By Erik Peterson

After a week of wrangling and late night sessions in Congress, the Senate passed the hybrid continuing resolution/omnibus government-spending bill HR 83 the evening of Saturday, December 13th. The final bipartisan vote in the Senate was 56 to 40. The House passed the bill two nights earlier on Thursday, Dec. 11th, by a bipartisan vote of 219-206. The bill funds most federal programs through the end of the fiscal year, Sept. 30, 2015, and provides temporary funding for the Department of Homeland Security through a Continuing Resolution that expires on February 27, 2015. The President is expected to promptly sign the bill into law.

The Consolidated and Further Continuing Appropriations Act, 2015 funds the government at $1.014 trillion in discretionary spending in compliance with the bipartisan Murray-Ryan budget agreement of December 2013. Overall the Department of Education was funded at $70.5 billion, a decrease of $133 million compared to FY14. With regard to afterschool and summer learning programs, funding for the 21st Century Community Learning Centers (21st CCLC) initiative was increased by $2.3 million for FY15, bringing the total to $1.152 billion, up from $1.149 billion in FY14.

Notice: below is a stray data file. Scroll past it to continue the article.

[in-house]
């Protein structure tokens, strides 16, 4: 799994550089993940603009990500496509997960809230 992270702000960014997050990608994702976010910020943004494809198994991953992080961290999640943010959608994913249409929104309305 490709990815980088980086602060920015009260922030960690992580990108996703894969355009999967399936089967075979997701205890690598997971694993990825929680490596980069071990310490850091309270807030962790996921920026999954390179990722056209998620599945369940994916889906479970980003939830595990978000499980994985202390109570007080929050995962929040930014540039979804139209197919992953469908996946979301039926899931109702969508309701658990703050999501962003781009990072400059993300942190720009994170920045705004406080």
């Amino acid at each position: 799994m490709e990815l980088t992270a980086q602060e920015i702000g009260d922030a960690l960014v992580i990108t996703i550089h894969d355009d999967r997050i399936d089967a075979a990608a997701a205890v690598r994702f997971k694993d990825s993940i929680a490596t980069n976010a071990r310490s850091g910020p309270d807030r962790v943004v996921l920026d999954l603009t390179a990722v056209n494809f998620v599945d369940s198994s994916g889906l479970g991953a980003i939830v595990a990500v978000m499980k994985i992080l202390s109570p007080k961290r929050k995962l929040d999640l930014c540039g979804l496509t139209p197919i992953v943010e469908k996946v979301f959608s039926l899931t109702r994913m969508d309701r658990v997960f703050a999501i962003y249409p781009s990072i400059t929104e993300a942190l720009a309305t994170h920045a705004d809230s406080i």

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learn more about: 21st CCLC Budget Department of Education ESEA Federal Funding Federal Policy Legislation
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DEC
10

POLICY
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FY15 spending bill filed, on its way to House, Senate floor for passage

By Erik Peterson

House and Senate Appropriations Committee Chairs Hal Rogers (R-KY) and Barbara Mikulski (D-MD) filed their compromise Fiscal Year 2015 spending bill last night that, if passed by both Chambers and signed into law by President Obama, will keep the federal government funded through September 30, 2015. Currently, the government is funded through a Continuing Resolution that expires tomorrow, December 11th. The bill has strong implications for federal afterschool funding.